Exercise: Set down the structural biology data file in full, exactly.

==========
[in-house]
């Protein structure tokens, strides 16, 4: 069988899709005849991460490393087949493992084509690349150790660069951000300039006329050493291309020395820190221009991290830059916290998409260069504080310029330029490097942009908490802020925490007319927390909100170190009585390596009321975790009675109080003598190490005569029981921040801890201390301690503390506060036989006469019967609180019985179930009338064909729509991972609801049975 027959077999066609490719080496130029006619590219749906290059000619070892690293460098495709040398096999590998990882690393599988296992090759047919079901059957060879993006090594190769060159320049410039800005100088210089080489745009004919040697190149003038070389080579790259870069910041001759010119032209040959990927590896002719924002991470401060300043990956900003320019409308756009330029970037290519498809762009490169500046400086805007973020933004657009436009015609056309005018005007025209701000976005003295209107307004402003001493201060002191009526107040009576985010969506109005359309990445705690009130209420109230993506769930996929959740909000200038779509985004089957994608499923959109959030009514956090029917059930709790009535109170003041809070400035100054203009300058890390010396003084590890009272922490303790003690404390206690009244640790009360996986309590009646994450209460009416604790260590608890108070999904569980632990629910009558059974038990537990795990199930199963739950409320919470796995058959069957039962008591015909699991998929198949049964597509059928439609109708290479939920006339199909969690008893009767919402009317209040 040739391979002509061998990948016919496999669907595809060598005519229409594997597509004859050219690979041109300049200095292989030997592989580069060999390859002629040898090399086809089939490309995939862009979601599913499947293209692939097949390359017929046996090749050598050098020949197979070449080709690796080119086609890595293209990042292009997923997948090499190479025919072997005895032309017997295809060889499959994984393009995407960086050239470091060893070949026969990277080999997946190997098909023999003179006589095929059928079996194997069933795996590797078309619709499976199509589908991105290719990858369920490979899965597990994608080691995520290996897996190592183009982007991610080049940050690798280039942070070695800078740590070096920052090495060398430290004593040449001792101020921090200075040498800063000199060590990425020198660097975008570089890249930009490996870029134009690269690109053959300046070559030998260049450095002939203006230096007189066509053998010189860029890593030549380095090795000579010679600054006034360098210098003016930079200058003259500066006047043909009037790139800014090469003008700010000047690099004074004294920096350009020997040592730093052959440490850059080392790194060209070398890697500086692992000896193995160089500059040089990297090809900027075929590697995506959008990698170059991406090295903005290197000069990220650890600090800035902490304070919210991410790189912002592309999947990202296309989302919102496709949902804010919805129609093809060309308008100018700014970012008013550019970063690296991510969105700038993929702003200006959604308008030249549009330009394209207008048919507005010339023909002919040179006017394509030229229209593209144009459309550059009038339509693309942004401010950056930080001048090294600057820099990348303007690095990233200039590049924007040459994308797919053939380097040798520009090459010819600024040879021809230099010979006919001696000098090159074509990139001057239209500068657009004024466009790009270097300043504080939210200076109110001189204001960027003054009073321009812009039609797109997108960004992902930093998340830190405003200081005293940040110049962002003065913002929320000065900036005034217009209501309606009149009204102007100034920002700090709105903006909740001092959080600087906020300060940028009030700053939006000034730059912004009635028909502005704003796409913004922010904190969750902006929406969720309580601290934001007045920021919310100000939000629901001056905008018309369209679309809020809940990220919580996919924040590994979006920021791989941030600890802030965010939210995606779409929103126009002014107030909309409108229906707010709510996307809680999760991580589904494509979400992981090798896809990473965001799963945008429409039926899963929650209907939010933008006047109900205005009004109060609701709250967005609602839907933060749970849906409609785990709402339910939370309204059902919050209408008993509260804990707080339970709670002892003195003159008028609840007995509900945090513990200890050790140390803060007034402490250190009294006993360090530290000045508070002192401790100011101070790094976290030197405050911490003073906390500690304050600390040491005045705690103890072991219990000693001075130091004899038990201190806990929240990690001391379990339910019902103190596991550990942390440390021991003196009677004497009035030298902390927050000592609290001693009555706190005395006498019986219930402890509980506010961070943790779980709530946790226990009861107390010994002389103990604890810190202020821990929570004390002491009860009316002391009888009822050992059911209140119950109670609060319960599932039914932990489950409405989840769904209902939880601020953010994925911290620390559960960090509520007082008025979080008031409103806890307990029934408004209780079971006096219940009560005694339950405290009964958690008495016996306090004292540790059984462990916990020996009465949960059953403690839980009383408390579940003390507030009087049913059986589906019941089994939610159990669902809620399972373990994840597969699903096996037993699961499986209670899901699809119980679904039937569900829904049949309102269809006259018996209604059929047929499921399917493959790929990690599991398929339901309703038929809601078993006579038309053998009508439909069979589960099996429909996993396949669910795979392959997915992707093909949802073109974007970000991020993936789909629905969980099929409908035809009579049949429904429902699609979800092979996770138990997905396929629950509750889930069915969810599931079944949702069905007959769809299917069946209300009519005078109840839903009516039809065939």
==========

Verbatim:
[in-house]
């Protein structure tokens, strides 16, 4: 069988899709005849991460490393087949493992084509690349150790660069951000300039006329050493291309020395820190221009991290830059916290998409260069504080310029330029490097942009908490802020925490007319927390909100170190009585390596009321975790009675109080003598190490005569029981921040801890201390301690503390506060036989006469019967609180019985179930009338064909729509991972609801049975 027959077999066609490719080496130029006619590219749906290059000619070892690293460098495709040398096999590998990882690393599988296992090759047919079901059957060879993006090594190769060159320049410039800005100088210089080489745009004919040697190149003038070389080579790259870069910041001759010119032209040959990927590896002719924002991470401060300043990956900003320019409308756009330029970037290519498809762009490169500046400086805007973020933004657009436009015609056309005018005007025209701000976005003295209107307004402003001493201060002191009526107040009576985010969506109005359309990445705690009130209420109230993506769930996929959740909000200038779509985004089957994608499923959109959030009514956090029917059930709790009535109170003041809070400035100054203009300058890390010396003084590890009272922490303790003690404390206690009244640790009360996986309590009646994450209460009416604790260590608890108070999904569980632990629910009558059974038990537990795990199930199963739950409320919470796995058959069957039962008591015909699991998929198949049964597509059928439609109708290479939920006339199909969690008893009767919402009317209040 040739391979002509061998990948016919496999669907595809060598005519229409594997597509004859050219690979041109300049200095292989030997592989580069060999390859002629040898090399086809089939490309995939862009979601599913499947293209692939097949390359017929046996090749050598050098020949197979070449080709690796080119086609890595293209990042292009997923997948090499190479025919072997005895032309017997295809060889499959994984393009995407960086050239470091060893070949026969990277080999997946190997098909023999003179006589095929059928079996194997069933795996590797078309619709499976199509589908991105290719990858369920490979899965597990994608080691995520290996897996190592183009982007991610080049940050690798280039942070070695800078740590070096920052090495060398430290004593040449001792101020921090200075040498800063000199060590990425020198660097975008570089890249930009490996870029134009690269690109053959300046070559030998260049450095002939203006230096007189066509053998010189860029890593030549380095090795000579010679600054006034360098210098003016930079200058003259500066006047043909009037790139800014090469003008700010000047690099004074004294920096350009020997040592730093052959440490850059080392790194060209070398890697500086692992000896193995160089500059040089990297090809900027075929590697995506959008990698170059991406090295903005290197000069990220650890600090800035902490304070919210991410790189912002592309999947990202296309989302919102496709949902804010919805129609093809060309308008100018700014970012008013550019970063690296991510969105700038993929702003200006959604308008030249549009330009394209207008048919507005010339023909002919040179006017394509030229229209593209144009459309550059009038339509693309942004401010950056930080001048090294600057820099990348303007690095990233200039590049924007040459994308797919053939380097040798520009090459010819600024040879021809230099010979006919001696000098090159074509990139001057239209500068657009004024466009790009270097300043504080939210200076109110001189204001960027003054009073321009812009039609797109997108960004992902930093998340830190405003200081005293940040110049962002003065913002929320000065900036005034217009209501309606009149009204102007100034920002700090709105903006909740001092959080600087906020300060940028009030700053939006000034730059912004009635028909502005704003796409913004922010904190969750902006929406969720309580601290934001007045920021919310100000939000629901001056905008018309369209679309809020809940990220919580996919924040590994979006920021791989941030600890802030965010939210995606779409929103126009002014107030909309409108229906707010709510996307809680999760991580589904494509979400992981090798896809990473965001799963945008429409039926899963929650209907939010933008006047109900205005009004109060609701709250967005609602839907933060749970849906409609785990709402339910939370309204059902919050209408008993509260804990707080339970709670002892003195003159008028609840007995509900945090513990200890050790140390803060007034402490250190009294006993360090530290000045508070002192401790100011101070790094976290030197405050911490003073906390500690304050600390040491005045705690103890072991219990000693001075130091004899038990201190806990929240990690001391379990339910019902103190596991550990942390440390021991003196009677004497009035030298902390927050000592609290001693009555706190005395006498019986219930402890509980506010961070943790779980709530946790226990009861107390010994002389103990604890810190202020821990929570004390002491009860009316002391009888009822050992059911209140119950109670609060319960599932039914932990489950409405989840769904209902939880601020953010994925911290620390559960960090509520007082008025979080008031409103806890307990029934408004209780079971006096219940009560005694339950405290009964958690008495016996306090004292540790059984462990916990020996009465949960059953403690839980009383408390579940003390507030009087049913059986589906019941089994939610159990669902809620399972373990994840597969699903096996037993699961499986209670899901699809119980679904039937569900829904049949309102269809006259018996209604059929047929499921399917493959790929990690599991398929339901309703038929809601078993006579038309053998009508439909069979589960099996429909996993396949669910795979392959997915992707093909949802073109974007970000991020993936789909629905969980099929409908035809009579049949429904429902699609979800092979996770138990997905396929629950509750889930069915969810599931079944949702069905007959769809299917069946209300009519005078109840839903009516039809065939």